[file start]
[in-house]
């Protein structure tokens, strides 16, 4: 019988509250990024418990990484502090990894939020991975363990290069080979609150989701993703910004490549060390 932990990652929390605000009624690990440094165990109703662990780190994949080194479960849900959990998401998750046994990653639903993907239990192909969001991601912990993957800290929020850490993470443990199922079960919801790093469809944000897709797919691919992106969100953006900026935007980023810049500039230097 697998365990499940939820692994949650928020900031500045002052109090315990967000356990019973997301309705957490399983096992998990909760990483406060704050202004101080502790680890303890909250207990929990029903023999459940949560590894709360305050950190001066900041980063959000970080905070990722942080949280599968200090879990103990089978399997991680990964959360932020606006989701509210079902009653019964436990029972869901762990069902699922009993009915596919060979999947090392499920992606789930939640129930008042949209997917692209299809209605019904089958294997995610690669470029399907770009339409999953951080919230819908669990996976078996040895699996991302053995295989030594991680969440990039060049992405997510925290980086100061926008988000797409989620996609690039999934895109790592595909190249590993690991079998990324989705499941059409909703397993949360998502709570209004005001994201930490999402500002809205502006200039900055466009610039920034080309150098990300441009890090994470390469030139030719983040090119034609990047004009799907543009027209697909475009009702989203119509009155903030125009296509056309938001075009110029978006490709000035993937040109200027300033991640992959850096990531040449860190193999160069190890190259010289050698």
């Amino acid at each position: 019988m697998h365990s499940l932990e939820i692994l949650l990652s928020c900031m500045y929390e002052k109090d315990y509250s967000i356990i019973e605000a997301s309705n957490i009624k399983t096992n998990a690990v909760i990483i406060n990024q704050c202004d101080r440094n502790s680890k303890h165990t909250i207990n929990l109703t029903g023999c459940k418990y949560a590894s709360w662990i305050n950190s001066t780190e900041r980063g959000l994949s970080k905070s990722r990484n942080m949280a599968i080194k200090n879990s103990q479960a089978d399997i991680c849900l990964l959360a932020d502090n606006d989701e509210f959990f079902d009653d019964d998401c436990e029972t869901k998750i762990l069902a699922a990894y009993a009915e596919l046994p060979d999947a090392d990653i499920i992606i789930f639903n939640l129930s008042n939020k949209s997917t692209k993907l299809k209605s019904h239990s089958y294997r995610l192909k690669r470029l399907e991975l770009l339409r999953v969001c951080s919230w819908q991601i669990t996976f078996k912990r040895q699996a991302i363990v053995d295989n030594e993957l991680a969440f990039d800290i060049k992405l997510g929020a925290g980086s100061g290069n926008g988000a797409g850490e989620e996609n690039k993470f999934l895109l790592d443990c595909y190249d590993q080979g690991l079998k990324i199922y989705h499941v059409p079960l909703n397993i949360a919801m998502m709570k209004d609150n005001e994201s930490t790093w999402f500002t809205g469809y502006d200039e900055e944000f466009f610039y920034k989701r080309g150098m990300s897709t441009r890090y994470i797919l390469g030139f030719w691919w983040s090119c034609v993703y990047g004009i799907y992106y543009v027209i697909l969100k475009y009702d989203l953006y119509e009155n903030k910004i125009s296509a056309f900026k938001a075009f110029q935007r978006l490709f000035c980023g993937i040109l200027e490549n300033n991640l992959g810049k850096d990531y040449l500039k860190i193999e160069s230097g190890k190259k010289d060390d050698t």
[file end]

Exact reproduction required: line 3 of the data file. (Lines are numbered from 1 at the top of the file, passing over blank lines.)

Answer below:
């Amino acid at each position: 019988m697998h365990s499940l932990e939820i692994l949650l990652s928020c900031m500045y929390e002052k109090d315990y509250s967000i356990i019973e605000a997301s309705n957490i009624k399983t096992n998990a690990v909760i990483i406060n990024q704050c202004d101080r440094n502790s680890k303890h165990t909250i207990n929990l109703t029903g023999c459940k418990y949560a590894s709360w662990i305050n950190s001066t780190e900041r980063g959000l994949s970080k905070s990722r990484n942080m949280a599968i080194k200090n879990s103990q479960a089978d399997i991680c849900l990964l959360a932020d502090n606006d989701e509210f959990f079902d009653d019964d998401c436990e029972t869901k998750i762990l069902a699922a990894y009993a009915e596919l046994p060979d999947a090392d990653i499920i992606i789930f639903n939640l129930s008042n939020k949209s997917t692209k993907l299809k209605s019904h239990s089958y294997r995610l192909k690669r470029l399907e991975l770009l339409r999953v969001c951080s919230w819908q991601i669990t996976f078996k912990r040895q699996a991302i363990v053995d295989n030594e993957l991680a969440f990039d800290i060049k992405l997510g929020a925290g980086s100061g290069n926008g988000a797409g850490e989620e996609n690039k993470f999934l895109l790592d443990c595909y190249d590993q080979g690991l079998k990324i199922y989705h499941v059409p079960l909703n397993i949360a919801m998502m709570k209004d609150n005001e994201s930490t790093w999402f500002t809205g469809y502006d200039e900055e944000f466009f610039y920034k989701r080309g150098m990300s897709t441009r890090y994470i797919l390469g030139f030719w691919w983040s090119c034609v993703y990047g004009i799907y992106y543009v027209i697909l969100k475009y009702d989203l953006y119509e009155n903030k910004i125009s296509a056309f900026k938001a075009f110029q935007r978006l490709f000035c980023g993937i040109l200027e490549n300033n991640l992959g810049k850096d990531y040449l500039k860190i193999e160069s230097g190890k190259k010289d060390d050698t």